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Particle Annihilation - A Source of Renewable Energy?

Florian Ion Petrescu, an engineering PhD and senior lecturer at the Bucharest Polytechnic University in Rumania, has written about a variety of subjects including physics, mechanical engineering, and the development of flight. His books are available through LuLu publishers at http://www.lulu.com/spotlight/petrescuflorian


One of those books, TURN ON THE LIGHTS! describes how the process of particle annihilation, the destructive interference between a particle and its anti-particle, could be used to obtain comparatively cheap and perfectly renewable energy.

Although using the energy of sub-atomic particles, the process would neither necessitate nor create radioactive particles. It would also be much cheaper and simpler to realize than atomic fusion and present-day atomic fission reactors.

Here is a summary, slightly edited, from a communication printed in the January/February 2012 issue of Infinite Energy Magazine.

Obtaining Energy by Annihilation of an Electron with a Positron

by Florian Ion Petrescu Bucharest, Romania

We can obtain renewable, clean, safe, cheap energy by annihilation, for example, of an electron with an anti-electron (positron). An electron and positron are obtained by extracting them from atoms; the extraction consumes a negligible amount of energy. Then, the two particles are brought near one another (collision).

The phenomenon of annihilation occurs when particle rest mass is converted totally into energy (gamma photons). Gamma photons occur as much as needed to retrieve the total energy of the electron and positron (rest energy and kinetic energy); usually one can get two or three gamma particles when we have a low energy annihilation, i.e. two anti-particles with lower energy, each with a little beyond rest mass (the particles are accelerated at a low-speed motion), but we can get more particles when we have a high energy annihilation (i.e. when the particle energy is high and the particles were strongly accelerated before the collision).

The rest energy of an electron-positron pair slightly exceeds 1 MeV which is an extremely large amount of energy from a small particle, comparable with that achieved by the merger of two much larger particles, having a rest mass about 2,000 times higher. Hence the first great advantage of the new method proposed: namely, that the most complex physical process that has so far been tried to obtain particle energy (hot or cold fusion) draws only about a thousandth part of the rest mass of the particle, resulting in the fusion of two particles. Practically, only the energy gap between two particles is freed when their energy is united. The proposed method would be able to extract virtually all the internal energy of the particles that are annihilated.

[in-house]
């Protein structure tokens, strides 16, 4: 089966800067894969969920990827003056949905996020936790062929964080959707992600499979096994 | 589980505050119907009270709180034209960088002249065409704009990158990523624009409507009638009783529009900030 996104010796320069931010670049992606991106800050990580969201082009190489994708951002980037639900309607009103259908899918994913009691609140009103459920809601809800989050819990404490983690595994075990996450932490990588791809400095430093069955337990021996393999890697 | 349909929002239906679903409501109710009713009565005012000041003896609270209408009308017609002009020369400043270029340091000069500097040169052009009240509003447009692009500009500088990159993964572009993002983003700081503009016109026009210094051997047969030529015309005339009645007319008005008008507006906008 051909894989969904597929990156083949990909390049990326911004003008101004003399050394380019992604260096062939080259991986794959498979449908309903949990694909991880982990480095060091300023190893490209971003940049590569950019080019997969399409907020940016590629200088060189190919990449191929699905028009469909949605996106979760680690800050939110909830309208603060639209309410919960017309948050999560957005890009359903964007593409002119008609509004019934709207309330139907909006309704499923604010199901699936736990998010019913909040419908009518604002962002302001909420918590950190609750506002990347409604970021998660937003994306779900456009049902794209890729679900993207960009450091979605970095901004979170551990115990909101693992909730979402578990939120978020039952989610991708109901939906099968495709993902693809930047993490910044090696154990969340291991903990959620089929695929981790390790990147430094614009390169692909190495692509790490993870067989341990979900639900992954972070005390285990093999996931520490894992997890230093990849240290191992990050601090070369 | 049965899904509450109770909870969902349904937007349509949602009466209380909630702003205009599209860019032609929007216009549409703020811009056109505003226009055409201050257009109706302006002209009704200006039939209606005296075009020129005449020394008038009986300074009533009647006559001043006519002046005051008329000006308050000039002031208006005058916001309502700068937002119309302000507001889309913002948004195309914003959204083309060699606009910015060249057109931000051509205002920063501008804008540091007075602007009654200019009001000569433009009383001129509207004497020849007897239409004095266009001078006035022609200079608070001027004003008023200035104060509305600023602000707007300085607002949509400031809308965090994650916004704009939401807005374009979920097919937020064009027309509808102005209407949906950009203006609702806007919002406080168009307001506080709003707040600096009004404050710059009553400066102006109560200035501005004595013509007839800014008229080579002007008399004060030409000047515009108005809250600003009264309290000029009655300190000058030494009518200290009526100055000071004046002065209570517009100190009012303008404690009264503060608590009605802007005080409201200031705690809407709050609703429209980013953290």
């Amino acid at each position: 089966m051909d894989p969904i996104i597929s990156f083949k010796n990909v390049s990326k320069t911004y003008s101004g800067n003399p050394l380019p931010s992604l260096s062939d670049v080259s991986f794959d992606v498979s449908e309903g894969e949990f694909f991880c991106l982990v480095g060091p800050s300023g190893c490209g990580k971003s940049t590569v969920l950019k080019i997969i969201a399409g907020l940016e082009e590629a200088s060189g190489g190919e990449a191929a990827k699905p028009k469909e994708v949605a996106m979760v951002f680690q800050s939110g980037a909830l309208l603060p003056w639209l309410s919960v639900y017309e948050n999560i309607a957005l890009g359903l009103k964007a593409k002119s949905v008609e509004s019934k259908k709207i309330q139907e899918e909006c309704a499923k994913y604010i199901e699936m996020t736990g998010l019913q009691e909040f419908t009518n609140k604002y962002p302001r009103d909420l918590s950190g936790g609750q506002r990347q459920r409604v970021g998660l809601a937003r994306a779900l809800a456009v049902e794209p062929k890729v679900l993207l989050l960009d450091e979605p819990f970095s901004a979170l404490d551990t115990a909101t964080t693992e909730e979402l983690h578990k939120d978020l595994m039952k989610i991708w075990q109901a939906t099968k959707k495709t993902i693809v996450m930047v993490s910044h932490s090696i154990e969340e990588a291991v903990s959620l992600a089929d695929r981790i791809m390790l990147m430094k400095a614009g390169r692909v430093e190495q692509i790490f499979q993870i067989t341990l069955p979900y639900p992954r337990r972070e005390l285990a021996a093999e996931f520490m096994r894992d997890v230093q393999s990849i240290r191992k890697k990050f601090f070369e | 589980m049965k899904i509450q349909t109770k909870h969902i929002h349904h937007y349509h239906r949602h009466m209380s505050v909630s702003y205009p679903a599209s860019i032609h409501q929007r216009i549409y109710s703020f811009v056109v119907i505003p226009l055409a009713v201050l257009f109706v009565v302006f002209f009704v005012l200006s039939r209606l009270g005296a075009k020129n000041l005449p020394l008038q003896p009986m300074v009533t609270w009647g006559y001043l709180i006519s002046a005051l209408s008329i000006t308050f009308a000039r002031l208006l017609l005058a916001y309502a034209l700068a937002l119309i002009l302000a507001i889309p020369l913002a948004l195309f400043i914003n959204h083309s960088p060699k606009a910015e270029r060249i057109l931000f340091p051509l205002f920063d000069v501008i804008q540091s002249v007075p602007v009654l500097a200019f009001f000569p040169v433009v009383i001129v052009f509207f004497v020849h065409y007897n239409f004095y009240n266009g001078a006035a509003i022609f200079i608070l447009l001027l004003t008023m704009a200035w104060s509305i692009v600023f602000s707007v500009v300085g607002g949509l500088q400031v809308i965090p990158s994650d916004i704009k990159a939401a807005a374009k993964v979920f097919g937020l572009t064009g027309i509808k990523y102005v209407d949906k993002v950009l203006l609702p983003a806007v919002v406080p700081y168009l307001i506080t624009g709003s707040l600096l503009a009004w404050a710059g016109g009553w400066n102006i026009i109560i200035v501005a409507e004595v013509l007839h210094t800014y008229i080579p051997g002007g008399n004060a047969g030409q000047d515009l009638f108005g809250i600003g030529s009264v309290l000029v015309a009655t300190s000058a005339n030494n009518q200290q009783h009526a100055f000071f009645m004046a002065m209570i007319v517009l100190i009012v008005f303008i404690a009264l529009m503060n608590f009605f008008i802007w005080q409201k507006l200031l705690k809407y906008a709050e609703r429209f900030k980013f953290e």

We started with the electron positron pair because these small particles are more easily extracted from the atoms. The atoms are then immediately regenerated naturally, which makes energy from the annihilation of particles perfectly renewable. A future step will be to test the annihilation between a proton and an anti-proton, because their mass is about 1,800 times higher than that of the electron and positron, resulting in their annihilation energy being about 1,000 times higher. Instead of 1 MeV, 1 GeV is considered as the really obtainable energy, the energy donated by the proton of the hydrogen ion. The energy of an antiproton is considered to be donated by us almost entirely, for now, because to obtain an anti-proton we must accelerate some particles at very high-energy and then collide them. So the real comparison must be made between the deuteron fusion and annihilation processes of a hydrogen ion (proton) with an anti-proton. It will be a difference of energy of about 1,000 times higher per pair of particles used, in favor of the annihilation process.